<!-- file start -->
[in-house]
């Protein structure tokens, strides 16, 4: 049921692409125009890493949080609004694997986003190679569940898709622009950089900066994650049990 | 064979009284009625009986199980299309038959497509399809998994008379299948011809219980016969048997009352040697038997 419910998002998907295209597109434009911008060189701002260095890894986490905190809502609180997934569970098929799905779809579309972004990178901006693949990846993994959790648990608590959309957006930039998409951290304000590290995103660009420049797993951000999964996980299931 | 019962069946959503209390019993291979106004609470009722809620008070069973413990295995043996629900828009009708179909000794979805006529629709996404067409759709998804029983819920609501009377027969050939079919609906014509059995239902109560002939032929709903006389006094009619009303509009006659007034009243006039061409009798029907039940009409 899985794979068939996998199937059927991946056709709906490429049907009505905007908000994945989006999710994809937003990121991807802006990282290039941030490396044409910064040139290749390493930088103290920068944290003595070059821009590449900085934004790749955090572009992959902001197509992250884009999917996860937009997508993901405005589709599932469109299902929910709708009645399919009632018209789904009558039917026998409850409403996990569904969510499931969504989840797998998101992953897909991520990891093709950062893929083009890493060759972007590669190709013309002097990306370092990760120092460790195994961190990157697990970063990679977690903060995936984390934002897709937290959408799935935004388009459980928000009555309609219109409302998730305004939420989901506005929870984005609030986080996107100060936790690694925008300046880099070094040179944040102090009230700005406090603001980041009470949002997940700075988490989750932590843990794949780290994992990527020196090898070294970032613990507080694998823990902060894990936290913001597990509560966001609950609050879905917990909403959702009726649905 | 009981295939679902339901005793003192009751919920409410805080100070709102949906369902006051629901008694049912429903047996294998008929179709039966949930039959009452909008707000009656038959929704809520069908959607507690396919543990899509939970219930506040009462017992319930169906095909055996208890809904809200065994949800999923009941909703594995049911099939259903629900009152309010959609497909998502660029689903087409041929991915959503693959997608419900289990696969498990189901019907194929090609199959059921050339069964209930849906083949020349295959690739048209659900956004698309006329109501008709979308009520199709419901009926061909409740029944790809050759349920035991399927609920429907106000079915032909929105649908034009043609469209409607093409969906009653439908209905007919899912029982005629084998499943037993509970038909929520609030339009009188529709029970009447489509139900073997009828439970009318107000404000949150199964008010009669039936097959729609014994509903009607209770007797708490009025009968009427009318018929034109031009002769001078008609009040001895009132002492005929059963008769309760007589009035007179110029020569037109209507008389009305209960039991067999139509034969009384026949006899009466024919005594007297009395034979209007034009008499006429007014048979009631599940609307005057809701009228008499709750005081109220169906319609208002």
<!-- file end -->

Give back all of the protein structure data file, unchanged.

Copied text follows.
[in-house]
């Protein structure tokens, strides 16, 4: 049921692409125009890493949080609004694997986003190679569940898709622009950089900066994650049990 | 064979009284009625009986199980299309038959497509399809998994008379299948011809219980016969048997009352040697038997 419910998002998907295209597109434009911008060189701002260095890894986490905190809502609180997934569970098929799905779809579309972004990178901006693949990846993994959790648990608590959309957006930039998409951290304000590290995103660009420049797993951000999964996980299931 | 019962069946959503209390019993291979106004609470009722809620008070069973413990295995043996629900828009009708179909000794979805006529629709996404067409759709998804029983819920609501009377027969050939079919609906014509059995239902109560002939032929709903006389006094009619009303509009006659007034009243006039061409009798029907039940009409 899985794979068939996998199937059927991946056709709906490429049907009505905007908000994945989006999710994809937003990121991807802006990282290039941030490396044409910064040139290749390493930088103290920068944290003595070059821009590449900085934004790749955090572009992959902001197509992250884009999917996860937009997508993901405005589709599932469109299902929910709708009645399919009632018209789904009558039917026998409850409403996990569904969510499931969504989840797998998101992953897909991520990891093709950062893929083009890493060759972007590669190709013309002097990306370092990760120092460790195994961190990157697990970063990679977690903060995936984390934002897709937290959408799935935004388009459980928000009555309609219109409302998730305004939420989901506005929870984005609030986080996107100060936790690694925008300046880099070094040179944040102090009230700005406090603001980041009470949002997940700075988490989750932590843990794949780290994992990527020196090898070294970032613990507080694998823990902060894990936290913001597990509560966001609950609050879905917990909403959702009726649905 | 009981295939679902339901005793003192009751919920409410805080100070709102949906369902006051629901008694049912429903047996294998008929179709039966949930039959009452909008707000009656038959929704809520069908959607507690396919543990899509939970219930506040009462017992319930169906095909055996208890809904809200065994949800999923009941909703594995049911099939259903629900009152309010959609497909998502660029689903087409041929991915959503693959997608419900289990696969498990189901019907194929090609199959059921050339069964209930849906083949020349295959690739048209659900956004698309006329109501008709979308009520199709419901009926061909409740029944790809050759349920035991399927609920429907106000079915032909929105649908034009043609469209409607093409969906009653439908209905007919899912029982005629084998499943037993509970038909929520609030339009009188529709029970009447489509139900073997009828439970009318107000404000949150199964008010009669039936097959729609014994509903009607209770007797708490009025009968009427009318018929034109031009002769001078008609009040001895009132002492005929059963008769309760007589009035007179110029020569037109209507008389009305209960039991067999139509034969009384026949006899009466024919005594007297009395034979209007034009008499006429007014048979009631599940609307005057809701009228008499709750005081109220169906319609208002």